Chapter 2
Author: James Whitney


"We must approach this problem with our customary care, discretion, and tact!"
-Vlad the Impaler


   "Aahz, I've got a very bad feeling about this."

   "You've got a very bad feeling about everything, kid."

   We were packing our things in preparation for our trip to Gezirah. It would have been a lot quicker if Aahz actually spent his time packing and less time dancing around the room.

   "Aahz," I continued, "we have no idea what we're getting into here."

   "Listen kid," Aahz replied, "it's just a labor dispute. Some guys don't want to work. We convince them they should. Simple."

   "If it's so simple, why are they paying us so much money for it?"

   "Kid, it's in our contract. That's the sweetest thing about it. We get three percent of the affected profits. We went over this before. They need us, that's what they pay us."

   "So why do they need us?"

   "How should I know? They're Deveels! They're incompetent."

   "Hmph." I wasn't convinced.

   "Look, Kid, if it makes you feel any better, I know this is going to be difficult. Heck, it'll probably be the toughest assignment we've been on in a while, if only because there are so many people involved. But after it...think of it. You'll never have to do anything that you don't want to do. Ever."

   "That makes me feel so much better," I replied, sarcastically.

Chapter 2 Drawing

   We had finished packing and headed down to our foyer, where the rest of our group was waiting. We had decided on a group of five: Gus, our nigh-invulnerable gargoyle friend; Tananda, the trollop assassin; Chumley, Tananda's brother, a mild-mannered gargantuan troll; Aahz, who you've already met; and me.

   That left out a few people. Guido and Nunzio, my bodyguards, complained the loudest.

   "We're his bodyguards! We guard his body! How are we supposed to do that if we're nowhere near his body?"

   "I believe," Aahz countered, "that Skeeve will be adequately protected."

   "It's our responsibility," Nunzio countered.

   "I'm not having this argument with you two," Aahz denied flatly. "This is not a combat mission. We're going to places which probably haven't even heard of Skeeve. You two bumblers are going to mess up the negotiation process. The use of bodyguards is a sign of bad faith."

   "It's a sign of bad faith???" replied Guido, incredulous.

   And on it went. I really couldn't take any more of it. Aahz was right, but he was holding back a key element of his decision process. He knew this would be a fight, and he didn't want anyone in there that he didn't have a long history of trust. Plus, I suspect that he wanted to keep the group as small as possible. Less ways to split the fee around.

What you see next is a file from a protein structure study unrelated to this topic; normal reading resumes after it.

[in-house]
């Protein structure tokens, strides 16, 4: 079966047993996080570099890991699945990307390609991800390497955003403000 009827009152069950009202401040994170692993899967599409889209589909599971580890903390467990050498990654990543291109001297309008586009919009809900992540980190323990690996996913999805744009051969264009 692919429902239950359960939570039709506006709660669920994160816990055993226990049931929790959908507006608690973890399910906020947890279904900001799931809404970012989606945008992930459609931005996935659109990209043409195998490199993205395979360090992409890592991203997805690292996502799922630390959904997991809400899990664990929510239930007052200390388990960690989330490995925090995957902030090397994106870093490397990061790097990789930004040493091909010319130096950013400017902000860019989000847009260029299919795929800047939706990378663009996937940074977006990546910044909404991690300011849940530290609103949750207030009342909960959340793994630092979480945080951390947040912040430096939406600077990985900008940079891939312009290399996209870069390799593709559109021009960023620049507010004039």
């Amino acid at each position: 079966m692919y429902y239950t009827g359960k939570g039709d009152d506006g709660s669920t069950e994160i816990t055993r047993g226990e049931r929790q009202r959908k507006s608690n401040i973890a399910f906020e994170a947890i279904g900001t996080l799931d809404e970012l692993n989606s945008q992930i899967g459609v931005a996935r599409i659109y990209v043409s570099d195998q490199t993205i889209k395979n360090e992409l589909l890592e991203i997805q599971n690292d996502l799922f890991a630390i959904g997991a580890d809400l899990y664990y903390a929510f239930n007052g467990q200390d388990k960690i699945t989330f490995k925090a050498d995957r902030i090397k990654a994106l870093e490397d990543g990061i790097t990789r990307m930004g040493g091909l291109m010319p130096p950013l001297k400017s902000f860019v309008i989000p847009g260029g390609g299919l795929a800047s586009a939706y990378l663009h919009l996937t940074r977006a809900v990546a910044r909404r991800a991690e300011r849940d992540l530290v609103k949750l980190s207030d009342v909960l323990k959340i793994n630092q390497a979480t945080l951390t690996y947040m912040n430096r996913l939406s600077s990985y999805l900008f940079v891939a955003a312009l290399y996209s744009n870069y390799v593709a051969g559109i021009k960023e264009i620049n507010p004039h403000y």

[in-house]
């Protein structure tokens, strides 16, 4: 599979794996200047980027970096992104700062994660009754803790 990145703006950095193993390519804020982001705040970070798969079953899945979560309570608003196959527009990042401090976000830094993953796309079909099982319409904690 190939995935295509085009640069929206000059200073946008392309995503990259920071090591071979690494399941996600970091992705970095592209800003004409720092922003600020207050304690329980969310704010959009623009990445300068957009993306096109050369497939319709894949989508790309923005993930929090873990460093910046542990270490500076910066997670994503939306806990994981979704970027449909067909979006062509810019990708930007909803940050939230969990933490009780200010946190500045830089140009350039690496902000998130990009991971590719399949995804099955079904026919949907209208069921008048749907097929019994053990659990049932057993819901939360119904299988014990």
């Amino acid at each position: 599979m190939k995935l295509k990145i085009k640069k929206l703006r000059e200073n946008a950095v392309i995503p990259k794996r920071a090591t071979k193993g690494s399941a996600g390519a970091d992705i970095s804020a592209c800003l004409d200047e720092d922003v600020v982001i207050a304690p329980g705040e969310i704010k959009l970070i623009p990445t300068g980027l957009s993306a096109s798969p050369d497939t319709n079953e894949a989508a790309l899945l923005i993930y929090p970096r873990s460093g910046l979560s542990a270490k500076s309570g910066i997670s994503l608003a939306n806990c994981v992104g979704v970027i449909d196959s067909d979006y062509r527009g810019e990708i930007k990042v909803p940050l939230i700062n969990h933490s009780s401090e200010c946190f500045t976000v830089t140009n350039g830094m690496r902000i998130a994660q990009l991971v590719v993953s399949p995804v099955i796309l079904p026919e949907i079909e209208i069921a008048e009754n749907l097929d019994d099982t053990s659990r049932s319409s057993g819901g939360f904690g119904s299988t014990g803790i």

And so Massha had to stay, also. She was considerably easier to convince. We wanted a responsible party to keep an eye on the place while we were gone. Someone who could handle whatever was thrown at him (or her, in this case). Also, she qualified under Aahz's "lack of long history". So that was it. Truthfully, I felt the worst about leaving Massha behind, but I could understand the reasoning behind it.

   And we were off.


   Gezirah was a dimension of heavy forests and rolling hills. We had D-hopped into what Aahz had said was one of the few settlements on the dimension. The native Gezirahans were small, furry beings. On the average, they were two feet shorter than I was, though slightly broader.

   The town, however, was not run by Gezirahans. It was run by Deveels. We only saw a few natives in the town, although there were several Deveels disguised as Gezirahans. We went to the hotel, which was a large brick building that looked distinctly out of place in a wooded environment.

   We walked in and "checked in" to the hotel, whatever that meant. The proprietor of the hotel, a clean-cut young Deveel, gave us two keys to some rooms, and showed the way up there. Our bags were taken by several native Gezirahans, who grumbled a bit but seemed to do their job effectively.

   After a night's sleep, we finally met with Dierack the following morning. Dierack was a large, muscular Deveel who was also fairly clean cut. He carried with him a stack of papers with pictures of various people.

   "We have reason to believe," Dierack said, "that there is a small group of competitors that are sabotaging our operations on the affected dimensions. We know very little about them; however, the extent to which the labor disputes have spread across the dimension implies their existence."

   "So," Aahz countered, "we don't know what we're up against."

   "Correct," Dierack continued, "but in the meantime your duties are to stabilize the dimensions and search for the saboteurs. In the meantime, here are a list of the native Gezirahan leaders." He then rattled off several names, displaying pictures that all looked alike to me.

   "And these are the people we'll be negotiating with?" I asked. This brought a loud laugh from Dierack, and a confused look from Aahz and Tananda.

   "Negotiating?" Dierack continued, once he had gotten his breath back. "Dear oh dear, no. You're going to kill them."

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Text James Whitney, 1998
Drawing Robert M. Cook, 1998